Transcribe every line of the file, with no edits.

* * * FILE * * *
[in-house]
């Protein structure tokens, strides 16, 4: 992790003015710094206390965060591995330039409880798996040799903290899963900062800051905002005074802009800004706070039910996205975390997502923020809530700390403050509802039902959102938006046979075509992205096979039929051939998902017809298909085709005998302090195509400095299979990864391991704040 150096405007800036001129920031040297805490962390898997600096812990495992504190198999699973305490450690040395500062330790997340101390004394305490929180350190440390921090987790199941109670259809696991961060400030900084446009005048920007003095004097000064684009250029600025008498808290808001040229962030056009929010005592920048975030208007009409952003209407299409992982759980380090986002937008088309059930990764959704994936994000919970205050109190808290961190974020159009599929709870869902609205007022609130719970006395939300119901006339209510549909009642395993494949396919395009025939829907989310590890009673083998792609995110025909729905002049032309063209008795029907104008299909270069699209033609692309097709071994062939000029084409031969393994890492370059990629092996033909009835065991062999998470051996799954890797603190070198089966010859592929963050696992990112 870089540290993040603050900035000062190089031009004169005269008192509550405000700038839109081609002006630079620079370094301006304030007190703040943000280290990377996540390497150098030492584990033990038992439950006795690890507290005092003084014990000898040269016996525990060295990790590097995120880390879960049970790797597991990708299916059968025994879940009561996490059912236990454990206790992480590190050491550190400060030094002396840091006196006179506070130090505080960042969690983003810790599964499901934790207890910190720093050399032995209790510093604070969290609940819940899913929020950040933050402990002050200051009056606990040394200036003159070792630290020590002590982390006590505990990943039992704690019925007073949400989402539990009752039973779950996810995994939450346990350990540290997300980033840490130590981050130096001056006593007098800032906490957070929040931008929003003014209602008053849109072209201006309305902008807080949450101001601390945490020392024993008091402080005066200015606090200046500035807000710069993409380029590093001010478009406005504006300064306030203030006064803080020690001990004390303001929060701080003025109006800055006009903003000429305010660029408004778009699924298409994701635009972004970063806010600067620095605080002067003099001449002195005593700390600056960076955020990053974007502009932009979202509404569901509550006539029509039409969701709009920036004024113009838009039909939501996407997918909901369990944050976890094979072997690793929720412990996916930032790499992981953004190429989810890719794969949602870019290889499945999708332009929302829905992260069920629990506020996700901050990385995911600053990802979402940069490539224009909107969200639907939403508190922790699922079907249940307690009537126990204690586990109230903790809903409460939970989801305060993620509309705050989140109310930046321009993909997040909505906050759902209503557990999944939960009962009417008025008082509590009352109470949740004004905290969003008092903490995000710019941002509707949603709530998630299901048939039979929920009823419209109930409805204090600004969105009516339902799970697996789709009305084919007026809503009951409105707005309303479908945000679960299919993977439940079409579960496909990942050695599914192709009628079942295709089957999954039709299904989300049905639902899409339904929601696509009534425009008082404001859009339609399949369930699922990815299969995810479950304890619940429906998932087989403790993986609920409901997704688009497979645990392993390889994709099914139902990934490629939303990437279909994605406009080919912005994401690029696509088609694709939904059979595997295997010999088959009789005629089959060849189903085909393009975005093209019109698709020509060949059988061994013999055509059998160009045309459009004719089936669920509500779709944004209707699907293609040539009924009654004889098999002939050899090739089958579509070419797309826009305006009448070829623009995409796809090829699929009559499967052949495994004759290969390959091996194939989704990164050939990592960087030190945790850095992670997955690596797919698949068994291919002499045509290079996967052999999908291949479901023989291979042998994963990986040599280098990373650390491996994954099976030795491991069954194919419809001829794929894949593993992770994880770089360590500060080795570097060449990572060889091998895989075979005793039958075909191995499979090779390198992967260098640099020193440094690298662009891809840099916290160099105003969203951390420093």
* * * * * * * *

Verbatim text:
[in-house]
């Protein structure tokens, strides 16, 4: 992790003015710094206390965060591995330039409880798996040799903290899963900062800051905002005074802009800004706070039910996205975390997502923020809530700390403050509802039902959102938006046979075509992205096979039929051939998902017809298909085709005998302090195509400095299979990864391991704040 150096405007800036001129920031040297805490962390898997600096812990495992504190198999699973305490450690040395500062330790997340101390004394305490929180350190440390921090987790199941109670259809696991961060400030900084446009005048920007003095004097000064684009250029600025008498808290808001040229962030056009929010005592920048975030208007009409952003209407299409992982759980380090986002937008088309059930990764959704994936994000919970205050109190808290961190974020159009599929709870869902609205007022609130719970006395939300119901006339209510549909009642395993494949396919395009025939829907989310590890009673083998792609995110025909729905002049032309063209008795029907104008299909270069699209033609692309097709071994062939000029084409031969393994890492370059990629092996033909009835065991062999998470051996799954890797603190070198089966010859592929963050696992990112 870089540290993040603050900035000062190089031009004169005269008192509550405000700038839109081609002006630079620079370094301006304030007190703040943000280290990377996540390497150098030492584990033990038992439950006795690890507290005092003084014990000898040269016996525990060295990790590097995120880390879960049970790797597991990708299916059968025994879940009561996490059912236990454990206790992480590190050491550190400060030094002396840091006196006179506070130090505080960042969690983003810790599964499901934790207890910190720093050399032995209790510093604070969290609940819940899913929020950040933050402990002050200051009056606990040394200036003159070792630290020590002590982390006590505990990943039992704690019925007073949400989402539990009752039973779950996810995994939450346990350990540290997300980033840490130590981050130096001056006593007098800032906490957070929040931008929003003014209602008053849109072209201006309305902008807080949450101001601390945490020392024993008091402080005066200015606090200046500035807000710069993409380029590093001010478009406005504006300064306030203030006064803080020690001990004390303001929060701080003025109006800055006009903003000429305010660029408004778009699924298409994701635009972004970063806010600067620095605080002067003099001449002195005593700390600056960076955020990053974007502009932009979202509404569901509550006539029509039409969701709009920036004024113009838009039909939501996407997918909901369990944050976890094979072997690793929720412990996916930032790499992981953004190429989810890719794969949602870019290889499945999708332009929302829905992260069920629990506020996700901050990385995911600053990802979402940069490539224009909107969200639907939403508190922790699922079907249940307690009537126990204690586990109230903790809903409460939970989801305060993620509309705050989140109310930046321009993909997040909505906050759902209503557990999944939960009962009417008025008082509590009352109470949740004004905290969003008092903490995000710019941002509707949603709530998630299901048939039979929920009823419209109930409805204090600004969105009516339902799970697996789709009305084919007026809503009951409105707005309303479908945000679960299919993977439940079409579960496909990942050695599914192709009628079942295709089957999954039709299904989300049905639902899409339904929601696509009534425009008082404001859009339609399949369930699922990815299969995810479950304890619940429906998932087989403790993986609920409901997704688009497979645990392993390889994709099914139902990934490629939303990437279909994605406009080919912005994401690029696509088609694709939904059979595997295997010999088959009789005629089959060849189903085909393009975005093209019109698709020509060949059988061994013999055509059998160009045309459009004719089936669920509500779709944004209707699907293609040539009924009654004889098999002939050899090739089958579509070419797309826009305006009448070829623009995409796809090829699929009559499967052949495994004759290969390959091996194939989704990164050939990592960087030190945790850095992670997955690596797919698949068994291919002499045509290079996967052999999908291949479901023989291979042998994963990986040599280098990373650390491996994954099976030795491991069954194919419809001829794929894949593993992770994880770089360590500060080795570097060449990572060889091998895989075979005793039958075909191995499979090779390198992967260098640099020193440094690298662009891809840099916290160099105003969203951390420093």